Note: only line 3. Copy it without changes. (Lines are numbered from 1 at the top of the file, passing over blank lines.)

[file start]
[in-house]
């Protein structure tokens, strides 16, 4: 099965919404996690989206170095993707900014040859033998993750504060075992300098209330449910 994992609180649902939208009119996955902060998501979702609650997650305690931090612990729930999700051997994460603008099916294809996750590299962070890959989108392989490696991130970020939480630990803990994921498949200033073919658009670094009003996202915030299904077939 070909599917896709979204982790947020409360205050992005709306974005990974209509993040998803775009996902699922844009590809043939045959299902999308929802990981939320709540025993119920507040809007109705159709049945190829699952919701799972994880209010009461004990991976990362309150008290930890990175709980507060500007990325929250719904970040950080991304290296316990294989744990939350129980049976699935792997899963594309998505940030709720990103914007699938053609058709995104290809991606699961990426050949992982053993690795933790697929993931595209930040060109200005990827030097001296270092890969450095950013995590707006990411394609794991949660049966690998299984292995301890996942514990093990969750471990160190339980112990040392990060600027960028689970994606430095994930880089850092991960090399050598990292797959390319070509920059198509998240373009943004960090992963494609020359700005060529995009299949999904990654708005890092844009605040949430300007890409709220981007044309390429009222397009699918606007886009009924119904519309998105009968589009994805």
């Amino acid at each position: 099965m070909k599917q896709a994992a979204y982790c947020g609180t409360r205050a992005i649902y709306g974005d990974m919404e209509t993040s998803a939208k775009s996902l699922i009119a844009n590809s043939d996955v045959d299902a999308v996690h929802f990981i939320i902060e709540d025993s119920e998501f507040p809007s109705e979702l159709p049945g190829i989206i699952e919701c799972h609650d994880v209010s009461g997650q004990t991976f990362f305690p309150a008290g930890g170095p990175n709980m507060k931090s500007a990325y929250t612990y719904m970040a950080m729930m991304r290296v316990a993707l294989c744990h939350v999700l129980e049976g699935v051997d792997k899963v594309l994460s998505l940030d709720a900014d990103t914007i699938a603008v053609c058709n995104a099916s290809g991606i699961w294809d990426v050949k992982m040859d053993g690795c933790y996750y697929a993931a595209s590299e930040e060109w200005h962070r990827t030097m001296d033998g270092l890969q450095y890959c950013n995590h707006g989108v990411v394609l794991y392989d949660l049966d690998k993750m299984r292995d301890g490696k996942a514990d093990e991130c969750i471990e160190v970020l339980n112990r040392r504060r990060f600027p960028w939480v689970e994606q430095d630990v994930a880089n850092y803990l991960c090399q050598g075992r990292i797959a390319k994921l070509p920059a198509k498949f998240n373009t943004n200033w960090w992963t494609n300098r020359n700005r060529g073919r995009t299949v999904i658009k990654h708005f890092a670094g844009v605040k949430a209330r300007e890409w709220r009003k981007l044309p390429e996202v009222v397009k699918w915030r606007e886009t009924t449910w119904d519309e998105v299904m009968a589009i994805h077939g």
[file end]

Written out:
């Amino acid at each position: 099965m070909k599917q896709a994992a979204y982790c947020g609180t409360r205050a992005i649902y709306g974005d990974m919404e209509t993040s998803a939208k775009s996902l699922i009119a844009n590809s043939d996955v045959d299902a999308v996690h929802f990981i939320i902060e709540d025993s119920e998501f507040p809007s109705e979702l159709p049945g190829i989206i699952e919701c799972h609650d994880v209010s009461g997650q004990t991976f990362f305690p309150a008290g930890g170095p990175n709980m507060k931090s500007a990325y929250t612990y719904m970040a950080m729930m991304r290296v316990a993707l294989c744990h939350v999700l129980e049976g699935v051997d792997k899963v594309l994460s998505l940030d709720a900014d990103t914007i699938a603008v053609c058709n995104a099916s290809g991606i699961w294809d990426v050949k992982m040859d053993g690795c933790y996750y697929a993931a595209s590299e930040e060109w200005h962070r990827t030097m001296d033998g270092l890969q450095y890959c950013n995590h707006g989108v990411v394609l794991y392989d949660l049966d690998k993750m299984r292995d301890g490696k996942a514990d093990e991130c969750i471990e160190v970020l339980n112990r040392r504060r990060f600027p960028w939480v689970e994606q430095d630990v994930a880089n850092y803990l991960c090399q050598g075992r990292i797959a390319k994921l070509p920059a198509k498949f998240n373009t943004n200033w960090w992963t494609n300098r020359n700005r060529g073919r995009t299949v999904i658009k990654h708005f890092a670094g844009v605040k949430a209330r300007e890409w709220r009003k981007l044309p390429e996202v009222v397009k699918w915030r606007e886009t009924t449910w119904d519309e998105v299904m009968a589009i994805h077939g």